How to support a loved one in the later stages of dementia

Unfortunately, as a person progresses through the stages of dementia, they lose the ability to do most things for themselves. This includes personal care and being able to speak, walk, toilet or express their needs. Dunn recommends the following during late-stage dementia:

  • Ask for help. “During this time, you may need assistance with full-time care if your loved one is still in the home,” she says. “Palliative care or hospice care are great supports for both you and your loved one.”

  • Offer joy and comfort. You could play their favorite music, look through old photos, discuss your memories with them, read their favorite book aloud or sing to them. This offers support beyond their basic needs.

  • Talk to their health care providers. Talk to their doctor about how to best care for their physical needs, such as their food and water intake and physical limitations. Ask about the best ways to monitor for potential skin issues and ensure your loved one isn’t uncomfortable or in pain.

“Having professionals with you through this part of the experience allows you to transition from being a full-time caregiver to being their child, partner or spouse—their loved one again,” she says. “Allowing yourself to step back from caretaking and return to your previous loving relationship can ease both you and your care receiver.”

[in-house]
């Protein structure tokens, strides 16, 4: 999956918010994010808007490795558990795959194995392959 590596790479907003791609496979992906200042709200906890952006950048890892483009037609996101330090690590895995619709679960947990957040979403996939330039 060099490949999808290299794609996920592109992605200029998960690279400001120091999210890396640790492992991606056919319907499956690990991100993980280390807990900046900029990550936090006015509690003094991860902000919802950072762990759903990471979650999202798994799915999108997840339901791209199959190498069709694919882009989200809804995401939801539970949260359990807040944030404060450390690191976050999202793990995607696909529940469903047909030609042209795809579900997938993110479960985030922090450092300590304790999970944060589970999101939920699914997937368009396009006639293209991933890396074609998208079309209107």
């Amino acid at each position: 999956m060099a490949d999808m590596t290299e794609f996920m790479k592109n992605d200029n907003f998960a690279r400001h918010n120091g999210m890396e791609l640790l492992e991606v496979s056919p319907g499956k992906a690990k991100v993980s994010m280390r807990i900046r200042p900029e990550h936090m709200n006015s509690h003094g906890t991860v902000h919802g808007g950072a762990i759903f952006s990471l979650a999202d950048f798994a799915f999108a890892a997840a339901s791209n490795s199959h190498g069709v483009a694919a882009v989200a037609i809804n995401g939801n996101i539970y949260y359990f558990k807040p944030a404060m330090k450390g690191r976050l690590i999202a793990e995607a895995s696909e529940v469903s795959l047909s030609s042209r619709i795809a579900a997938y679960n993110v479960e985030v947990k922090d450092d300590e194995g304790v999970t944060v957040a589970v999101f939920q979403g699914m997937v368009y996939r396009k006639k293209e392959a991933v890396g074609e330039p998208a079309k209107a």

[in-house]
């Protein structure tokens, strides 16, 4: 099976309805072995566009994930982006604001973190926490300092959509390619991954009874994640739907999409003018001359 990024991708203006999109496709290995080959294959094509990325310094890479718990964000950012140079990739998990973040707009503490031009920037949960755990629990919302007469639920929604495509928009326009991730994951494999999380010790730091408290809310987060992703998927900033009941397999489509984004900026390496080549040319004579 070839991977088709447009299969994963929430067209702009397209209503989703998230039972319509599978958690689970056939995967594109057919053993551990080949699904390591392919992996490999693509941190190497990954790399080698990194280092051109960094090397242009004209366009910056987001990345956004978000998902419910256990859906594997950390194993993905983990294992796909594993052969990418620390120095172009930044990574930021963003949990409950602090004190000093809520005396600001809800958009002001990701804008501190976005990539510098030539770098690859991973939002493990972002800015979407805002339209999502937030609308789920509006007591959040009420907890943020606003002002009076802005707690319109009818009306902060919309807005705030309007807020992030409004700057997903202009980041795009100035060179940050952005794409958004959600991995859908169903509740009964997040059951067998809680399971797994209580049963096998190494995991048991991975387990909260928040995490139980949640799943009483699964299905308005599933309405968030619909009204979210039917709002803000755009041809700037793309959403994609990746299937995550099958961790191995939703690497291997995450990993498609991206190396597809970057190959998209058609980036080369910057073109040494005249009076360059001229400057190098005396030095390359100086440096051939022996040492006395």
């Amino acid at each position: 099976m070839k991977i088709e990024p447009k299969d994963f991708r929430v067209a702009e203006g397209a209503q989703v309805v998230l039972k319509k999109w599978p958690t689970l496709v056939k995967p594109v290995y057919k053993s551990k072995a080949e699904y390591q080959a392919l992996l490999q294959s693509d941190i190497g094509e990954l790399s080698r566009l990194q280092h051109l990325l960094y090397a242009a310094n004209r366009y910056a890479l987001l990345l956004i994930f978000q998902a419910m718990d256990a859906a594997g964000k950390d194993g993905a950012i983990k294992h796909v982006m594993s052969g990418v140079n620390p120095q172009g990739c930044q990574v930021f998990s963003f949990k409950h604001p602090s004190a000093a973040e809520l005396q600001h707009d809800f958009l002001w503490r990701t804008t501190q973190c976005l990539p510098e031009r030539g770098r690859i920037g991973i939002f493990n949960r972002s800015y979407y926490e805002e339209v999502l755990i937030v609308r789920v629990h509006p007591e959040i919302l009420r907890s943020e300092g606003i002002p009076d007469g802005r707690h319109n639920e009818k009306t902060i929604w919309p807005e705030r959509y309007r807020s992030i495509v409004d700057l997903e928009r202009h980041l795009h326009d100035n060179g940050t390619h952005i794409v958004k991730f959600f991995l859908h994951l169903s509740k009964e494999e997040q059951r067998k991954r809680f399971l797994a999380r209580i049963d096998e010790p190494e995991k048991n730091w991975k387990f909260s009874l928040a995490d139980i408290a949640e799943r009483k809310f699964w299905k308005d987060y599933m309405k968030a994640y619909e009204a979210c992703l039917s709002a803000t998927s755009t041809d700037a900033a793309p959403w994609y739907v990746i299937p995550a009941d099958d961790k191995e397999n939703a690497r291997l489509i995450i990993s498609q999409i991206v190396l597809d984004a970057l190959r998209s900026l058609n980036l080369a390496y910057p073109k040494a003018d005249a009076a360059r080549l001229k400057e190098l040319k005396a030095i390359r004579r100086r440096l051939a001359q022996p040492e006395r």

How to take care of yourself as a caregiver

Take time for yourself when you can. This can sometimes seem impossible to do, but self-care is essential.

“Simple things like taking a bath or long shower, getting your hair done, going to the gym, working on a hobby or having lunch with friends can be great for you,” says Dunn. “Try not to let the things you did before the diagnosis go away. It is easy for the changes of dementia to cause many to isolate unintentionally, but keeping your circle of support is important.”

She recommends finding a dementia caregiver support group.

“This is a safe place to discuss any concerns you have and get your questions answered,” she says. “It’s also a great place to feel supported and validated that you aren’t alone in your journey.”

Maintaining your health as a caregiver is also paramount.

“We often hear that a caregiver focuses on the care receiver and unintentionally neglects themselves,” says Dunn. “Keeping appointments with your primary care provider and taking your medications as prescribed is very important. If you aren’t well, it is harder to care for another.”

She also encourages caregivers to see a therapist or counselor to learn coping strategies for this phase of life. 

Support for dementia caregivers

Piedmont Sixty Plus Services has a helpline that’s answered throughout most of Georgia: 404-605-3867. Dunn also recommends learning more about caregiving through the National Institute on Aging and the Alzheimer’s Association.

“I also like to remind people that if they have met one person with dementia, they have met only one person with dementia,” she says. “Please know that these are generalized suggestions for each stage. Dementia has no set path, no set direction and no plan. Each person experiences dementia differently, so adjust your plans to their needs.”

Dunn adds, “Most importantly, please know you aren’t alone on this journey. We are here to help.”